INtheSELF
Inside the self:
From interoception
to -self & other-
awareness

Modern psychology has long focused on the importance of the body as the basis of the self. However, this focus concerned the exteroceptive body, that is, the body as perceived from the outside, as when we recognize ourselves in the mirror. This influential approach has neglected another important dimension of the body, namely the interoceptive body, that is, the body as perceived from within, as for example when one feels her racing heart. In psychology, research on interoception has focused mainly on its role in emotion. INtheSELF, however, goes beyond this approach, aiming instead to show how interoception and interoceptive awareness serve the unity and stability of the self, analogous to the role of interoception in maintaining physiological homeostasis. To test this hypothesis we go beyond the division between interoception and exteroception to consider their integration in self-awareness. INtheSELF will develop novel, pioneering methods for the study of causal relationships between interoceptive and exteroceptive awareness (WP1), allowing us to test how these two sources of information about the self interact to reflect the balance between stability and adaptation (WP2); how their inter-relation is built in parallel to the development of self-awareness in early childhood and adolescence (WP3); and the role that their interaction has for social relatedness (WP4). INtheSELF provides an alternative to existing psychological theories of the self insofar it goes beyond the apparent antagonism between the awareness of the self from the outside and from within, to consider their dynamic integration. In doing so, INtheSELF aims to elucidate for the first time how humans navigate the challenging balance between inside and out, in terms of both the individual’s natural (interoception vs. exteroception) and social (self vs. others) embodiment in the world.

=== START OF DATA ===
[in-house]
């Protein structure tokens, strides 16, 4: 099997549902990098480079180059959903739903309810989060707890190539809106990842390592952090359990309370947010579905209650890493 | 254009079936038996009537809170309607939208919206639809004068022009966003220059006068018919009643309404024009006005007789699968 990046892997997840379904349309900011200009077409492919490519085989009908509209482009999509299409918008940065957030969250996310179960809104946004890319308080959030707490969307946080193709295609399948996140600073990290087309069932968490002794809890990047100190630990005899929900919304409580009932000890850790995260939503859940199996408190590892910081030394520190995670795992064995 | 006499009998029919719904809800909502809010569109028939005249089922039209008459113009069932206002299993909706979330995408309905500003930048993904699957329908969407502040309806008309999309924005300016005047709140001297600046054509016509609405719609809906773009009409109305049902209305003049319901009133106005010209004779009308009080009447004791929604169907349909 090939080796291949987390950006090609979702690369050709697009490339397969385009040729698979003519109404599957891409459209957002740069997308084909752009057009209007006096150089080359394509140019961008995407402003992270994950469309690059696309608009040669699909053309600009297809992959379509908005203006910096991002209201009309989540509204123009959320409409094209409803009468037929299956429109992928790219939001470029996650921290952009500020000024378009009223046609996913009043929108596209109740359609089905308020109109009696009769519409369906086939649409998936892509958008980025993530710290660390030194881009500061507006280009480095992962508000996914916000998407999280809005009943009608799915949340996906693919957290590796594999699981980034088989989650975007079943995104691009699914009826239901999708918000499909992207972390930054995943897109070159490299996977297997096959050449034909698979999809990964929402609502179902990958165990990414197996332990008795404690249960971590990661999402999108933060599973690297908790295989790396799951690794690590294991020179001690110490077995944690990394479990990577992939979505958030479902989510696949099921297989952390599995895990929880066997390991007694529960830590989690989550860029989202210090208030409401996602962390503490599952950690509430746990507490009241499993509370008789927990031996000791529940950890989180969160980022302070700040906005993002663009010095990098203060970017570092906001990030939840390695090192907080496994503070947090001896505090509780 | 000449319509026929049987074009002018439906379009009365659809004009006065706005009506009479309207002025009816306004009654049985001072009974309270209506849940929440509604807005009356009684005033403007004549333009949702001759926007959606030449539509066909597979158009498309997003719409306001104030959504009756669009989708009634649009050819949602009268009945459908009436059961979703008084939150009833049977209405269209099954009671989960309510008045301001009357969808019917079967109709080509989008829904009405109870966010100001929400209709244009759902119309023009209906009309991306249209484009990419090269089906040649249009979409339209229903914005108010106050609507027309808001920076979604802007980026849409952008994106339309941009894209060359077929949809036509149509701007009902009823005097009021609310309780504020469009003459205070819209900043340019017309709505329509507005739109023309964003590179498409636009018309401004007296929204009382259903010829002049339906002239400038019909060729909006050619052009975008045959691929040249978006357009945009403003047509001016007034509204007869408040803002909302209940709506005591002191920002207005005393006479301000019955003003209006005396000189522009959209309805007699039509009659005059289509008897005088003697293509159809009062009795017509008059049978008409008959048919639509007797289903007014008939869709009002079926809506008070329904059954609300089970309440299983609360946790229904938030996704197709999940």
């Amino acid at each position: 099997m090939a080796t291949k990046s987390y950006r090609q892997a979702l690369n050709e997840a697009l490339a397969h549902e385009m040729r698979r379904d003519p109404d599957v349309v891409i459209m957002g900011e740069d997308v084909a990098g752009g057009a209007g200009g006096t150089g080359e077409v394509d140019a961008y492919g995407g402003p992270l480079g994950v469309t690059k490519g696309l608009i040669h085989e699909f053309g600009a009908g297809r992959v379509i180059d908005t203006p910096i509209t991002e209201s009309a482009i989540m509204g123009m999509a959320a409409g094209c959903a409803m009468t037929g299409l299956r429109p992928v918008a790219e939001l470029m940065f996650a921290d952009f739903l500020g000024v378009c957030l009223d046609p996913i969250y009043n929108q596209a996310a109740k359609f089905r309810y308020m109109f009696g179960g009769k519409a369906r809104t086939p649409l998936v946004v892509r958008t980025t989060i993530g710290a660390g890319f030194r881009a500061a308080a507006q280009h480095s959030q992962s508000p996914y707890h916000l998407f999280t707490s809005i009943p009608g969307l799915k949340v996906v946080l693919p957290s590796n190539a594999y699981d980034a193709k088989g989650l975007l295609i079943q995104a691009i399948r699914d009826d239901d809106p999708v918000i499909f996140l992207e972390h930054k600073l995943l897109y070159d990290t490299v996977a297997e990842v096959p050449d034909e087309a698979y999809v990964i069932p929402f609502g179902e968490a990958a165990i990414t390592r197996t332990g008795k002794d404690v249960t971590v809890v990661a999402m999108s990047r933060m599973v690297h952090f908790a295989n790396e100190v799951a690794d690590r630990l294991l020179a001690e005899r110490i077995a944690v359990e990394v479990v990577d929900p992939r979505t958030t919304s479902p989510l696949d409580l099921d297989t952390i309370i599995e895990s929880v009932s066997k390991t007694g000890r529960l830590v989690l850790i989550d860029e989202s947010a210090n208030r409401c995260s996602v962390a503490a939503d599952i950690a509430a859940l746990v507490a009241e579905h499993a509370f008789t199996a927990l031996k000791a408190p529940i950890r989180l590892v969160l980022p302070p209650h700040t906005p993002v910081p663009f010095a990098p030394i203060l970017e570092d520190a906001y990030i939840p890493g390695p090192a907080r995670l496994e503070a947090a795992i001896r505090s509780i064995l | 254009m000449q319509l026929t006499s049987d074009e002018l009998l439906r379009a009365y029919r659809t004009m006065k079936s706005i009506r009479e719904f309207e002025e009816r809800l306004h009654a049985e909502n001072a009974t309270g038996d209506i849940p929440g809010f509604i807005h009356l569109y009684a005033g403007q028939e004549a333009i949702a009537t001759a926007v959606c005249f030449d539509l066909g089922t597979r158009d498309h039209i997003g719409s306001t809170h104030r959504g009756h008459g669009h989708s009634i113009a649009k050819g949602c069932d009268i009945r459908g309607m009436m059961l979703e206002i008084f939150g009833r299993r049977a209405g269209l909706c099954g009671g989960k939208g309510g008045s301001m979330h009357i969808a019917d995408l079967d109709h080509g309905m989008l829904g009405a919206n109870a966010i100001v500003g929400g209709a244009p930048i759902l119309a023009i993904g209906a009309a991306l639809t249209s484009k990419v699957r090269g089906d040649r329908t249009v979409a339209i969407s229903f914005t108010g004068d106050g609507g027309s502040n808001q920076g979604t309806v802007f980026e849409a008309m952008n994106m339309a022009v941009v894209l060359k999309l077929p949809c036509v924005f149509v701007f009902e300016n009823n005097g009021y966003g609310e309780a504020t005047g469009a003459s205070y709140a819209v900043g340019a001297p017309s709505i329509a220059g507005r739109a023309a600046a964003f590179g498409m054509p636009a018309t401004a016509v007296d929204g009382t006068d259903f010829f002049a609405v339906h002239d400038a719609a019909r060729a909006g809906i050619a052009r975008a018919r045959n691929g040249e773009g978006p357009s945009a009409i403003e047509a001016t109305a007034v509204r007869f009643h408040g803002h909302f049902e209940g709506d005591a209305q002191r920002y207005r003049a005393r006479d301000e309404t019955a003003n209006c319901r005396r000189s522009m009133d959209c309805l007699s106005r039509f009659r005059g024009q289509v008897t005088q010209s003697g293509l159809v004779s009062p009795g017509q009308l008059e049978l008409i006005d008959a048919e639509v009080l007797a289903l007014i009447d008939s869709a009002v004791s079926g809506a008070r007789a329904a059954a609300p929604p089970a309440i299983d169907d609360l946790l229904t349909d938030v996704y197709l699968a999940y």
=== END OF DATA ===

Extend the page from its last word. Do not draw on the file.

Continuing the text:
The project is organized across four workpackages:

Contact

All rights reserved. Copyright © 2017 Manos Tsakiris

Manos Tsakiris
Department of Psychology
Royal Holloway, University of London
Egham, Surrey, TW20 0EX, UK

tel: +44 (0) 1784 276266
fax: +44 (0) 1784 434347
e-mail: manos.tsakiris@rhul.ac.uk

Manos Tsakiris
Department of Psychology
Royal Holloway, University of London
Egham, Surrey, TW20 0EX, UK

tel: +44 (0) 1784 276266
fax: +44 (0) 1784 434347
e-mail: manos.tsakiris@rhul.ac.uk

All rights reserved. Copyright © 2017 Manos Tsakiris